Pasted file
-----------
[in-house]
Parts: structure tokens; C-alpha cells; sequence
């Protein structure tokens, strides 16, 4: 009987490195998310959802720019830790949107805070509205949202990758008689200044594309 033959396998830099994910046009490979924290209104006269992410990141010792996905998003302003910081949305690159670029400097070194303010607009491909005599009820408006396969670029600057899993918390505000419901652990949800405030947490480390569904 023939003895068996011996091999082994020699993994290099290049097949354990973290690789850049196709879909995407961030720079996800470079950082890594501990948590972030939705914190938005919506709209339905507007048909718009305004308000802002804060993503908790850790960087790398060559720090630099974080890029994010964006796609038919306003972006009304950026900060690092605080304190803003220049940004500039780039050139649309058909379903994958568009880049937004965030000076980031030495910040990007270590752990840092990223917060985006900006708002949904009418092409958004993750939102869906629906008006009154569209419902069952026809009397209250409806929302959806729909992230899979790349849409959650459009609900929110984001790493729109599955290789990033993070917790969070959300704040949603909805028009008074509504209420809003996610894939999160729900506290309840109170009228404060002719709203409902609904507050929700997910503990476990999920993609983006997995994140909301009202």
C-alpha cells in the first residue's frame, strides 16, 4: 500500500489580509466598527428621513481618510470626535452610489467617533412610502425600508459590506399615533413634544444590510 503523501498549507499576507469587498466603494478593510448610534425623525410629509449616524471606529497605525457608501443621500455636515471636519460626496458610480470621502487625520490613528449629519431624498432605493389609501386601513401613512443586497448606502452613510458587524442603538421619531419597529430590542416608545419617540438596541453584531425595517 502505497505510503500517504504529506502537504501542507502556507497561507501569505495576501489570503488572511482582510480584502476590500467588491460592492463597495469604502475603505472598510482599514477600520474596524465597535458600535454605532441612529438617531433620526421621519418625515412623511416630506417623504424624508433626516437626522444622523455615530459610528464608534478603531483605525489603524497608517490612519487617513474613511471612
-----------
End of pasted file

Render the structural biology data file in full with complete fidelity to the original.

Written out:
[in-house]
Parts: structure tokens; C-alpha cells; sequence
């Protein structure tokens, strides 16, 4: 009987490195998310959802720019830790949107805070509205949202990758008689200044594309 033959396998830099994910046009490979924290209104006269992410990141010792996905998003302003910081949305690159670029400097070194303010607009491909005599009820408006396969670029600057899993918390505000419901652990949800405030947490480390569904 023939003895068996011996091999082994020699993994290099290049097949354990973290690789850049196709879909995407961030720079996800470079950082890594501990948590972030939705914190938005919506709209339905507007048909718009305004308000802002804060993503908790850790960087790398060559720090630099974080890029994010964006796609038919306003972006009304950026900060690092605080304190803003220049940004500039780039050139649309058909379903994958568009880049937004965030000076980031030495910040990007270590752990840092990223917060985006900006708002949904009418092409958004993750939102869906629906008006009154569209419902069952026809009397209250409806929302959806729909992230899979790349849409959650459009609900929110984001790493729109599955290789990033993070917790969070959300704040949603909805028009008074509504209420809003996610894939999160729900506290309840109170009228404060002719709203409902609904507050929700997910503990476990999920993609983006997995994140909301009202």
C-alpha cells in the first residue's frame, strides 16, 4: 500500500489580509466598527428621513481618510470626535452610489467617533412610502425600508459590506399615533413634544444590510 503523501498549507499576507469587498466603494478593510448610534425623525410629509449616524471606529497605525457608501443621500455636515471636519460626496458610480470621502487625520490613528449629519431624498432605493389609501386601513401613512443586497448606502452613510458587524442603538421619531419597529430590542416608545419617540438596541453584531425595517 502505497505510503500517504504529506502537504501542507502556507497561507501569505495576501489570503488572511482582510480584502476590500467588491460592492463597495469604502475603505472598510482599514477600520474596524465597535458600535454605532441612529438617531433620526421621519418625515412623511416630506417623504424624508433626516437626522444622523455615530459610528464608534478603531483605525489603524497608517490612519487617513474613511471612